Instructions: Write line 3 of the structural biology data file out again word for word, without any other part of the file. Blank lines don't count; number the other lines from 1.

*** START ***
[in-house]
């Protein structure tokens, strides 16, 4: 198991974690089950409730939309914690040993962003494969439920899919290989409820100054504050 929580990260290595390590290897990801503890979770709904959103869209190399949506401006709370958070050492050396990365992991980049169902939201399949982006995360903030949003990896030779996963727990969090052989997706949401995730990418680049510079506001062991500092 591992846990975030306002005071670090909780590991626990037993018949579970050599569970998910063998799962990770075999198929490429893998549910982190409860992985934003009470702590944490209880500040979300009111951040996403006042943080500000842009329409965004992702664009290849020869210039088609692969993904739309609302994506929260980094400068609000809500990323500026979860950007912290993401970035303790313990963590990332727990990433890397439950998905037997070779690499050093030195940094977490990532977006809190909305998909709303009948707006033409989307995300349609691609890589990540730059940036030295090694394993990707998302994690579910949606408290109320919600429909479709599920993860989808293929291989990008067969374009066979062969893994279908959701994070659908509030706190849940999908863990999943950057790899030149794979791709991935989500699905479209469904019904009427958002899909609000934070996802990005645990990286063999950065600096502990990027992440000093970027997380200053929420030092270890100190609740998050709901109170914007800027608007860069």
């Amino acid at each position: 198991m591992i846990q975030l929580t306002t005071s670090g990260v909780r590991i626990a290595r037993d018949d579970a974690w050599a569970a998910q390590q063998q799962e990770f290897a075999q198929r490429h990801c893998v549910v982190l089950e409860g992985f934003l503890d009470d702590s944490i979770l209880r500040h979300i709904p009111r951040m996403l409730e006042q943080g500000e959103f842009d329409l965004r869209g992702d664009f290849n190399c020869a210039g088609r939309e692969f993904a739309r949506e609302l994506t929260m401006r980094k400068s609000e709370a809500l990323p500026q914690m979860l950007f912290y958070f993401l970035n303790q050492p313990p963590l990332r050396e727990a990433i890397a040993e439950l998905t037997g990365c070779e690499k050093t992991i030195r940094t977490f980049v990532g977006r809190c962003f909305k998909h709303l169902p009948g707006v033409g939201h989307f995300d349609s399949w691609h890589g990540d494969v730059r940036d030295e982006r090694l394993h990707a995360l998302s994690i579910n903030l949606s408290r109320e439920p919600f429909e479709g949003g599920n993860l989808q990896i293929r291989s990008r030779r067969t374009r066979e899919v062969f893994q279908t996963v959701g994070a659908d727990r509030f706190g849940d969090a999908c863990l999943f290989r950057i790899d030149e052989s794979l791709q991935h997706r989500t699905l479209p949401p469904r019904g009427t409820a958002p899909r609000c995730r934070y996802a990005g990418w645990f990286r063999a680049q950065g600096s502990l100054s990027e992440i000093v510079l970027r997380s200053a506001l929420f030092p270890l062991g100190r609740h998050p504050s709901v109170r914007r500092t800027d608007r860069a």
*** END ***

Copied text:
């Amino acid at each position: 198991m591992i846990q975030l929580t306002t005071s670090g990260v909780r590991i626990a290595r037993d018949d579970a974690w050599a569970a998910q390590q063998q799962e990770f290897a075999q198929r490429h990801c893998v549910v982190l089950e409860g992985f934003l503890d009470d702590s944490i979770l209880r500040h979300i709904p009111r951040m996403l409730e006042q943080g500000e959103f842009d329409l965004r869209g992702d664009f290849n190399c020869a210039g088609r939309e692969f993904a739309r949506e609302l994506t929260m401006r980094k400068s609000e709370a809500l990323p500026q914690m979860l950007f912290y958070f993401l970035n303790q050492p313990p963590l990332r050396e727990a990433i890397a040993e439950l998905t037997g990365c070779e690499k050093t992991i030195r940094t977490f980049v990532g977006r809190c962003f909305k998909h709303l169902p009948g707006v033409g939201h989307f995300d349609s399949w691609h890589g990540d494969v730059r940036d030295e982006r090694l394993h990707a995360l998302s994690i579910n903030l949606s408290r109320e439920p919600f429909e479709g949003g599920n993860l989808q990896i293929r291989s990008r030779r067969t374009r066979e899919v062969f893994q279908t996963v959701g994070a659908d727990r509030f706190g849940d969090a999908c863990l999943f290989r950057i790899d030149e052989s794979l791709q991935h997706r989500t699905l479209p949401p469904r019904g009427t409820a958002p899909r609000c995730r934070y996802a990005g990418w645990f990286r063999a680049q950065g600096s502990l100054s990027e992440i000093v510079l970027r997380s200053a506001l929420f030092p270890l062991g100190r609740h998050p504050s709901v109170r914007r500092t800027d608007r860069a």